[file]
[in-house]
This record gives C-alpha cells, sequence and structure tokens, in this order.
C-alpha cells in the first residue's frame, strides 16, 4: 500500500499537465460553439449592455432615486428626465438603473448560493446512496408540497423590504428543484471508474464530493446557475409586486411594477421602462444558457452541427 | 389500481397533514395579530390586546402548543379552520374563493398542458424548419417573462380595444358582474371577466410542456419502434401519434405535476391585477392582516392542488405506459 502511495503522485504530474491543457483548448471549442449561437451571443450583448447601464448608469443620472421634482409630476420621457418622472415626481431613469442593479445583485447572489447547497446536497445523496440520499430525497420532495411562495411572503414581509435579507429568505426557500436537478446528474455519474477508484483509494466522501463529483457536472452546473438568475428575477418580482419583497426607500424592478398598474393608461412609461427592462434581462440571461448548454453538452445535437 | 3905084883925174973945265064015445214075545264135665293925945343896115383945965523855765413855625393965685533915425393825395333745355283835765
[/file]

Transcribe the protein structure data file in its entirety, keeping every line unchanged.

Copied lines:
[in-house]
This record gives C-alpha cells, sequence and structure tokens, in this order.
C-alpha cells in the first residue's frame, strides 16, 4: 500500500499537465460553439449592455432615486428626465438603473448560493446512496408540497423590504428543484471508474464530493446557475409586486411594477421602462444558457452541427 | 389500481397533514395579530390586546402548543379552520374563493398542458424548419417573462380595444358582474371577466410542456419502434401519434405535476391585477392582516392542488405506459 502511495503522485504530474491543457483548448471549442449561437451571443450583448447601464448608469443620472421634482409630476420621457418622472415626481431613469442593479445583485447572489447547497446536497445523496440520499430525497420532495411562495411572503414581509435579507429568505426557500436537478446528474455519474477508484483509494466522501463529483457536472452546473438568475428575477418580482419583497426607500424592478398598474393608461412609461427592462434581462440571461448548454453538452445535437 | 3905084883925174973945265064015445214075545264135665293925945343896115383945965523855765413855625393965685533915425393825395333745355283835765